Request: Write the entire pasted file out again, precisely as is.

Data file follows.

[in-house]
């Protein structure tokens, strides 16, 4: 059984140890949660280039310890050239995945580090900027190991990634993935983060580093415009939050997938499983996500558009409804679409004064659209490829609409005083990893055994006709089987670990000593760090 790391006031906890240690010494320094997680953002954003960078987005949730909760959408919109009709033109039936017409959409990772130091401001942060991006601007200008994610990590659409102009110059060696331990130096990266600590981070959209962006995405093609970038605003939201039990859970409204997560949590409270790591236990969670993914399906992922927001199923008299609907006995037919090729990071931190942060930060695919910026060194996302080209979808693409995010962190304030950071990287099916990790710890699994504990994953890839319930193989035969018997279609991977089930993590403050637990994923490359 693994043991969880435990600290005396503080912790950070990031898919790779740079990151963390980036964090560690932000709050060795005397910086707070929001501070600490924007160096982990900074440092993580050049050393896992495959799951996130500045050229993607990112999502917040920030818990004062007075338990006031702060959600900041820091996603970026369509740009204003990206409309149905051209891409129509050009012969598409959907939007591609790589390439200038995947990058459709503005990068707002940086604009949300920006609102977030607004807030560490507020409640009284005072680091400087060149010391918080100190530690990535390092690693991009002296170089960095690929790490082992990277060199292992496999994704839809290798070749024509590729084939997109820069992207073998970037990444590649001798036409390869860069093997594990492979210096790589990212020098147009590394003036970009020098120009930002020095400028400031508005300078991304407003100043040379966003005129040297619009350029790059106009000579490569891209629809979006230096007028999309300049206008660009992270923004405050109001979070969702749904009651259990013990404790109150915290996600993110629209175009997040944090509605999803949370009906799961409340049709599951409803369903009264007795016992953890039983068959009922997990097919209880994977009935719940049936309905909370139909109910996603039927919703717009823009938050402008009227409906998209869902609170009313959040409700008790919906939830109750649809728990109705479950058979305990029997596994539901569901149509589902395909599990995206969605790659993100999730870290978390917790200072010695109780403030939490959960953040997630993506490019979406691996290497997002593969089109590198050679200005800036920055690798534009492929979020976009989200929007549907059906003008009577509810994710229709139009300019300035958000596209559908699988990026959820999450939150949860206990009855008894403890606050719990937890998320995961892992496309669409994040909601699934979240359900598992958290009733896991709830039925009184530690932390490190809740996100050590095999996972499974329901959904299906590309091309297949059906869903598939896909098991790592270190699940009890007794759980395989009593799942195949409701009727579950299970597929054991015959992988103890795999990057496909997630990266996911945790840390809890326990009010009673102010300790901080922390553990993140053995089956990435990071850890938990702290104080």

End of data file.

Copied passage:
[in-house]
């Protein structure tokens, strides 16, 4: 059984140890949660280039310890050239995945580090900027190991990634993935983060580093415009939050997938499983996500558009409804679409004064659209490829609409005083990893055994006709089987670990000593760090 790391006031906890240690010494320094997680953002954003960078987005949730909760959408919109009709033109039936017409959409990772130091401001942060991006601007200008994610990590659409102009110059060696331990130096990266600590981070959209962006995405093609970038605003939201039990859970409204997560949590409270790591236990969670993914399906992922927001199923008299609907006995037919090729990071931190942060930060695919910026060194996302080209979808693409995010962190304030950071990287099916990790710890699994504990994953890839319930193989035969018997279609991977089930993590403050637990994923490359 693994043991969880435990600290005396503080912790950070990031898919790779740079990151963390980036964090560690932000709050060795005397910086707070929001501070600490924007160096982990900074440092993580050049050393896992495959799951996130500045050229993607990112999502917040920030818990004062007075338990006031702060959600900041820091996603970026369509740009204003990206409309149905051209891409129509050009012969598409959907939007591609790589390439200038995947990058459709503005990068707002940086604009949300920006609102977030607004807030560490507020409640009284005072680091400087060149010391918080100190530690990535390092690693991009002296170089960095690929790490082992990277060199292992496999994704839809290798070749024509590729084939997109820069992207073998970037990444590649001798036409390869860069093997594990492979210096790589990212020098147009590394003036970009020098120009930002020095400028400031508005300078991304407003100043040379966003005129040297619009350029790059106009000579490569891209629809979006230096007028999309300049206008660009992270923004405050109001979070969702749904009651259990013990404790109150915290996600993110629209175009997040944090509605999803949370009906799961409340049709599951409803369903009264007795016992953890039983068959009922997990097919209880994977009935719940049936309905909370139909109910996603039927919703717009823009938050402008009227409906998209869902609170009313959040409700008790919906939830109750649809728990109705479950058979305990029997596994539901569901149509589902395909599990995206969605790659993100999730870290978390917790200072010695109780403030939490959960953040997630993506490019979406691996290497997002593969089109590198050679200005800036920055690798534009492929979020976009989200929007549907059906003008009577509810994710229709139009300019300035958000596209559908699988990026959820999450939150949860206990009855008894403890606050719990937890998320995961892992496309669409994040909601699934979240359900598992958290009733896991709830039925009184530690932390490190809740996100050590095999996972499974329901959904299906590309091309297949059906869903598939896909098991790592270190699940009890007794759980395989009593799942195949409701009727579950299970597929054991015959992988103890795999990057496909997630990266996911945790840390809890326990009010009673102010300790901080922390553990993140053995089956990435990071850890938990702290104080």